How to Find a Rockstar Property Manager

One of the most important tasks every real estate investor has is finding the best possible property management company. Owning real estate is a business and it’s important to have a manager that understands how to maintain and increase the value of your property while keeping the cash flow strong and healthy.

In this article, we’ll discuss how to find a property manager, and how to monitor the performance of your manager after they’ve been hired.


What to Expect From a Property Manager

Before you begin your search for a management company it’s important to understand what a  property manager should do for you. Although your specific needs may vary based on your investment strategy, the best property managers will offer the following services:

  • Marketing vacant space for lease using both offline and online sources
  • Setting and keeping rents at market value by regularly performing a rental market analysis
  • Screening tenants by using an application form and conducting in-depth background and credit  checks
  • Holding tenant security deposits, collecting rent each month, paying vendor invoices, and sending owner distributions on a timely basis
  • Generating monthly and annual reports such as profit and loss, and quarterly and year-end statements for tax purposes
  • Adhering to local and state landlord-tenant regulations and federal fair housing laws to prevent unexpected lawsuits due to illegal market practices or unintentional discrimination 
  • Retaining tenants to keep lease renewal rates high and vacancy levels low by caring fair rents and offering incentives depending on the strength or weakness of the local real estate market
  • Performing maintenance and repairs as needed using a local network of cost-effective handymen and contractors to help maximize cash flow and property value
  • Conducting routine inspections including move-in and move-out inspections, on-site inspections, and drive-by inspections on different days of the week, both day and night
  • Coordinating evictions and bad debt collections, oftentimes with the help of a local real estate attorney who specializes in landlord-tenant issues



How to Find a Great Property Manager

Word of mouth is the best form of advertising, especially when you’re looking for a good property manager for your rental property. That’s because while any property management company can advertise and have a professionally designed website, a company can’t control what its clients have to say.

Managers that are all talk and no action can quickly turn your rental cash flow negative with high vacancies and overpriced repair bills. Asking people in your network – such as fellow investors, your real estate agent, escrow officer, and repair people – for referrals is one good way to find a property manager.

When you’re investing in real estate long distance, you may not have the advantage of already having a local network in place. Roofstock solves that problem by making it easy to find a best-in-class property manager for your rental real estate. 

Every property manager referred by Roofstock is vetted and monitored for ongoing performance to help ensure your rental property is as profitable as it can be. Key criteria include:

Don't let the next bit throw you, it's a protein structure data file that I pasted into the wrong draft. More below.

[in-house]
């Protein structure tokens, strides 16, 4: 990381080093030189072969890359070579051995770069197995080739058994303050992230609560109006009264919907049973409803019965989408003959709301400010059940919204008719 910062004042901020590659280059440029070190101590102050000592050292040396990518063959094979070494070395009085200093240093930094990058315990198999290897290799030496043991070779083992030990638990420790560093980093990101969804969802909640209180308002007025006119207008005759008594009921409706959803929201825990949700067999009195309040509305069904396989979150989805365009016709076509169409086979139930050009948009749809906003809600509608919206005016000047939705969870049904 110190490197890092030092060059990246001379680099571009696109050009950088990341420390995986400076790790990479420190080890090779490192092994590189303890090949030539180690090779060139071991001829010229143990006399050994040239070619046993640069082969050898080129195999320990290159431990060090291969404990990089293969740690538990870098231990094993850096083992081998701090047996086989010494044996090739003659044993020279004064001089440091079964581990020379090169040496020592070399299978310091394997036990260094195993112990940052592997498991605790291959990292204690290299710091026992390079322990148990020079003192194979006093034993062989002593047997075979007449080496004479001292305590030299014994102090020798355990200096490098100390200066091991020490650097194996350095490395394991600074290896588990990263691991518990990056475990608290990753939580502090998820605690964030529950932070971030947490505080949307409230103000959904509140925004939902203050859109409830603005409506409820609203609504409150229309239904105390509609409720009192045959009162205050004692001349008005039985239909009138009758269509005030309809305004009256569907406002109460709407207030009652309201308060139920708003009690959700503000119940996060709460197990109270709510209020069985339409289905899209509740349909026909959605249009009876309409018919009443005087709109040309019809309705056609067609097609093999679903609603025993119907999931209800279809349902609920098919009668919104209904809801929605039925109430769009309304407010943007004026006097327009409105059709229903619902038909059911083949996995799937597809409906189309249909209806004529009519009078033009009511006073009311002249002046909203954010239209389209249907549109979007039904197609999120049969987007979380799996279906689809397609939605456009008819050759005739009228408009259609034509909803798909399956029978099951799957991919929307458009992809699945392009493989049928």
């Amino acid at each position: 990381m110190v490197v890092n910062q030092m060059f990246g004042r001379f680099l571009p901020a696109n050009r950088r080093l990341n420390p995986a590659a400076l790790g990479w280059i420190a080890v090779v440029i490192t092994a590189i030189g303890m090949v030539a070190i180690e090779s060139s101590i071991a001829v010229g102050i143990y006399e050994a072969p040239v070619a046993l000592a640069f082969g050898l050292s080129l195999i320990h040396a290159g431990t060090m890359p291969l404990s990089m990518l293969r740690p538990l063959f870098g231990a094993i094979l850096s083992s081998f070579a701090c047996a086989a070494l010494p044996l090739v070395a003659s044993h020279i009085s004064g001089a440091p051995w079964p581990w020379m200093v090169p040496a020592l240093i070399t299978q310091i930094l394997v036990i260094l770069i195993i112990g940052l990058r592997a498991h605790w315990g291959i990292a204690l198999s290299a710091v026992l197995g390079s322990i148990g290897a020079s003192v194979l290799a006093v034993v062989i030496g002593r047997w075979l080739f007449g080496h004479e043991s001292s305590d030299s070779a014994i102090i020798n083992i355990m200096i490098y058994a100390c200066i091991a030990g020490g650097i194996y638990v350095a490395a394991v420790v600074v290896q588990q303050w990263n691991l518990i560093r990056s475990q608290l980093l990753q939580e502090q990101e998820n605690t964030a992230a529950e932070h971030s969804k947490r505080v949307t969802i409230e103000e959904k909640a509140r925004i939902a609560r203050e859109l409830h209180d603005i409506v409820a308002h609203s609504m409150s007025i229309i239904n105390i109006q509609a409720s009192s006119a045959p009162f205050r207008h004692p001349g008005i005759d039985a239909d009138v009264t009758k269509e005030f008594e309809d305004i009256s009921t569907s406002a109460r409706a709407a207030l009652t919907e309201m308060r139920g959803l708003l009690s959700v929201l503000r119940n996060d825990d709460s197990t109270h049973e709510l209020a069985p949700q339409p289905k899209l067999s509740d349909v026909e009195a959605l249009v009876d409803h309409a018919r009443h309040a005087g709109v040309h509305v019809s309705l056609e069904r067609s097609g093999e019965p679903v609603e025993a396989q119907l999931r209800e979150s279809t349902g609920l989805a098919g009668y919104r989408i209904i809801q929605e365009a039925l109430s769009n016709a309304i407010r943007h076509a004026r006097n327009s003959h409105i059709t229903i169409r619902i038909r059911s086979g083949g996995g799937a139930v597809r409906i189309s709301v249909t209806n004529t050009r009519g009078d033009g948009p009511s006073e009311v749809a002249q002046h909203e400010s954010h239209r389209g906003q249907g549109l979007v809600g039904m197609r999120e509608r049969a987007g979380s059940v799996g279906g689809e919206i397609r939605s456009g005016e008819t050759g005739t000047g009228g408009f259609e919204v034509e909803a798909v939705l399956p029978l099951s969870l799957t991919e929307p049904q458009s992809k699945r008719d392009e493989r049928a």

• License in good standing with local real estate board and professional certifications
  • Length of time in business reduces the risk of an inexperienced property manager learning the business at your expense
  • Responsiveness and transparency means reports are accurate and your questions are answered on time
  • Historical portfolio performance is an indicator of how well your property may perform based on the manager’s previous success with other investors
  • Solid market coverage for the city you’re investing in along with a steady flow of referrals from the local real estate community
  • Reasonable fee and pricing structure with preferred pricing for Roofstock customers who purchase rental property from the investment property marketplace


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Key Questions to Ask a Property Manager

After you’ve narrowed down your options for a property manager, the next step is to conduct an interview. Key questions to ask and important things to look for with every property manager you’re considering hiring are:

Management company structure

  • Size of staff
  • Full time vs. part-time people
  • Number of properties currently under management
  • Average length of time owners have been with the company
  • Type of property the management company specializes in, such as single-family rentals, small multifamily property, or larger apartment buildings
  • 24-hour phone number if there is an emergency at the property
  • Tenant website portal for rent payment and repair requests
  • Owner website portal for real-time property performance and report access
  • Full-service brokerage handling leasing, purchases, and sales vs. sole focus on property management

Licenses and certifications

  • State real estate license
  • Member of the local MLS
  • Institute of Real Estate Management (IREM)
  • National Association of Residential Property Managers (NARPM)
  • National Apartment Association Independent Rental Owners (NAA)
  • Certified Property Manager (CPM)
  • NAR’s Green Designation (GREEN)
  • Seniors Real Estate Specialist (SRES)
  • Military Relocation Professional (MRP)
  • Resort & Second-Home Property Specialist (RSPS)
  • Better Business Bureau (BBB)

Advertising and marketing

  • Channels used for marketing and advertising such as the MLS, print ads, signs and flyers, online video property tours and photos
  • Review list of current properties being marketed to see how they stand out from the competition
  • Understand how inbound leases are handled and quickness of response times
  • How vacant property is prepared for tenant showings
  • Whether property is shown in person, with unsupervised lockbox showings, or virtual tours
  • Days and times of the week (including weekends) that vacant property is shown
  • Current vacancy rate and average time to fill vacancies